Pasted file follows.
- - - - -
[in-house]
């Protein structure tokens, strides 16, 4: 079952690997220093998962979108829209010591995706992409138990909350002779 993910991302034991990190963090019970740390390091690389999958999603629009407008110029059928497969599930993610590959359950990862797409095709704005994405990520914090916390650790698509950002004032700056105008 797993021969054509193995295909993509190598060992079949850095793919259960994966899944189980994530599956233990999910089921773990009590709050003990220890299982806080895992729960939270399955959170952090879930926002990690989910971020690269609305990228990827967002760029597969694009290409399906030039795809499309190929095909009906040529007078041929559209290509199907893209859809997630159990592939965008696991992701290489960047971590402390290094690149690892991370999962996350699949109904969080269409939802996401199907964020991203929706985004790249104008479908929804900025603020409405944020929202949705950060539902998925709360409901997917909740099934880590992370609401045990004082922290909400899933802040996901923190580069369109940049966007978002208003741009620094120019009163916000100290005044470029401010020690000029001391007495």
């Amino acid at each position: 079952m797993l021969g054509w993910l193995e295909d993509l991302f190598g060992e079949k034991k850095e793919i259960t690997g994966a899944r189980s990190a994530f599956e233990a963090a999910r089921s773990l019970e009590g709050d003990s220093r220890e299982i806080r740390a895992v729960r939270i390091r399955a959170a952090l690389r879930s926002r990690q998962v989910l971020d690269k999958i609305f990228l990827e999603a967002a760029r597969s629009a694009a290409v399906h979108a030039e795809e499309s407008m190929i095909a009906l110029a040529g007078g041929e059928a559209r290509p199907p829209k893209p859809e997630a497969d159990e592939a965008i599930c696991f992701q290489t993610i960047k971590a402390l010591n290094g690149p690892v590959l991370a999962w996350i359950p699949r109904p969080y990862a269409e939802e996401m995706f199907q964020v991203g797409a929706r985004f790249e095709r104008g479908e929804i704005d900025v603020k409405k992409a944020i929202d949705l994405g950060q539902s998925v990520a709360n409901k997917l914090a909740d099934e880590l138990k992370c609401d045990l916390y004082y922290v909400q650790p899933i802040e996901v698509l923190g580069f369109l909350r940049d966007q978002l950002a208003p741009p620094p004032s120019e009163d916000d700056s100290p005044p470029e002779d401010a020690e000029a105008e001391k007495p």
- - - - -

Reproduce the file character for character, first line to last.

[in-house]
């Protein structure tokens, strides 16, 4: 079952690997220093998962979108829209010591995706992409138990909350002779 993910991302034991990190963090019970740390390091690389999958999603629009407008110029059928497969599930993610590959359950990862797409095709704005994405990520914090916390650790698509950002004032700056105008 797993021969054509193995295909993509190598060992079949850095793919259960994966899944189980994530599956233990999910089921773990009590709050003990220890299982806080895992729960939270399955959170952090879930926002990690989910971020690269609305990228990827967002760029597969694009290409399906030039795809499309190929095909009906040529007078041929559209290509199907893209859809997630159990592939965008696991992701290489960047971590402390290094690149690892991370999962996350699949109904969080269409939802996401199907964020991203929706985004790249104008479908929804900025603020409405944020929202949705950060539902998925709360409901997917909740099934880590992370609401045990004082922290909400899933802040996901923190580069369109940049966007978002208003741009620094120019009163916000100290005044470029401010020690000029001391007495």
């Amino acid at each position: 079952m797993l021969g054509w993910l193995e295909d993509l991302f190598g060992e079949k034991k850095e793919i259960t690997g994966a899944r189980s990190a994530f599956e233990a963090a999910r089921s773990l019970e009590g709050d003990s220093r220890e299982i806080r740390a895992v729960r939270i390091r399955a959170a952090l690389r879930s926002r990690q998962v989910l971020d690269k999958i609305f990228l990827e999603a967002a760029r597969s629009a694009a290409v399906h979108a030039e795809e499309s407008m190929i095909a009906l110029a040529g007078g041929e059928a559209r290509p199907p829209k893209p859809e997630a497969d159990e592939a965008i599930c696991f992701q290489t993610i960047k971590a402390l010591n290094g690149p690892v590959l991370a999962w996350i359950p699949r109904p969080y990862a269409e939802e996401m995706f199907q964020v991203g797409a929706r985004f790249e095709r104008g479908e929804i704005d900025v603020k409405k992409a944020i929202d949705l994405g950060q539902s998925v990520a709360n409901k997917l914090a909740d099934e880590l138990k992370c609401d045990l916390y004082y922290v909400q650790p899933i802040e996901v698509l923190g580069f369109l909350r940049d966007q978002l950002a208003p741009p620094p004032s120019e009163d916000d700056s100290p005044p470029e002779d401010a020690e000029a105008e001391k007495p």